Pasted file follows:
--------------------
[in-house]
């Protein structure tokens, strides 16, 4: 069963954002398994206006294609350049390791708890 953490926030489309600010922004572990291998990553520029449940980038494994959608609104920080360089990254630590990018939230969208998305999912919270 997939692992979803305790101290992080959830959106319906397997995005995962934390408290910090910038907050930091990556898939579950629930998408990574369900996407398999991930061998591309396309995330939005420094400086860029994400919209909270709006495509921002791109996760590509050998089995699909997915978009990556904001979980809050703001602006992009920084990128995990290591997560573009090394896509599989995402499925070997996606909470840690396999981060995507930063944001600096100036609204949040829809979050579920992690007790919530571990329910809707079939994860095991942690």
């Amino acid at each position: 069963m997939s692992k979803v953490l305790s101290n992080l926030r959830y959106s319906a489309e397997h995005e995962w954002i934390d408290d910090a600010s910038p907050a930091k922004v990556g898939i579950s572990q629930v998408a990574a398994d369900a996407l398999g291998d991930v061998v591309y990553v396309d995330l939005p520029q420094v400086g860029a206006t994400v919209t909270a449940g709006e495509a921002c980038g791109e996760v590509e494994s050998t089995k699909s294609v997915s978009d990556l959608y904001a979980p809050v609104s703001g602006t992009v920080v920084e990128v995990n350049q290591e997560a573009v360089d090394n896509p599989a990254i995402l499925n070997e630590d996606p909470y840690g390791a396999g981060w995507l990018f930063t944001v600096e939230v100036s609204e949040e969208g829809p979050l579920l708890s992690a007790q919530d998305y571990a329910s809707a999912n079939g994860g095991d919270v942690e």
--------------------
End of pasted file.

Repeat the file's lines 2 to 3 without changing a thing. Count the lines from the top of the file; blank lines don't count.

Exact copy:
């Protein structure tokens, strides 16, 4: 069963954002398994206006294609350049390791708890 953490926030489309600010922004572990291998990553520029449940980038494994959608609104920080360089990254630590990018939230969208998305999912919270 997939692992979803305790101290992080959830959106319906397997995005995962934390408290910090910038907050930091990556898939579950629930998408990574369900996407398999991930061998591309396309995330939005420094400086860029994400919209909270709006495509921002791109996760590509050998089995699909997915978009990556904001979980809050703001602006992009920084990128995990290591997560573009090394896509599989995402499925070997996606909470840690396999981060995507930063944001600096100036609204949040829809979050579920992690007790919530571990329910809707079939994860095991942690």
């Amino acid at each position: 069963m997939s692992k979803v953490l305790s101290n992080l926030r959830y959106s319906a489309e397997h995005e995962w954002i934390d408290d910090a600010s910038p907050a930091k922004v990556g898939i579950s572990q629930v998408a990574a398994d369900a996407l398999g291998d991930v061998v591309y990553v396309d995330l939005p520029q420094v400086g860029a206006t994400v919209t909270a449940g709006e495509a921002c980038g791109e996760v590509e494994s050998t089995k699909s294609v997915s978009d990556l959608y904001a979980p809050v609104s703001g602006t992009v920080v920084e990128v995990n350049q290591e997560a573009v360089d090394n896509p599989a990254i995402l499925n070997e630590d996606p909470y840690g390791a396999g981060w995507l990018f930063t944001v600096e939230v100036s609204e949040e969208g829809p979050l579920l708890s992690a007790q919530d998305y571990a329910s809707a999912n079939g994860g095991d919270v942690e």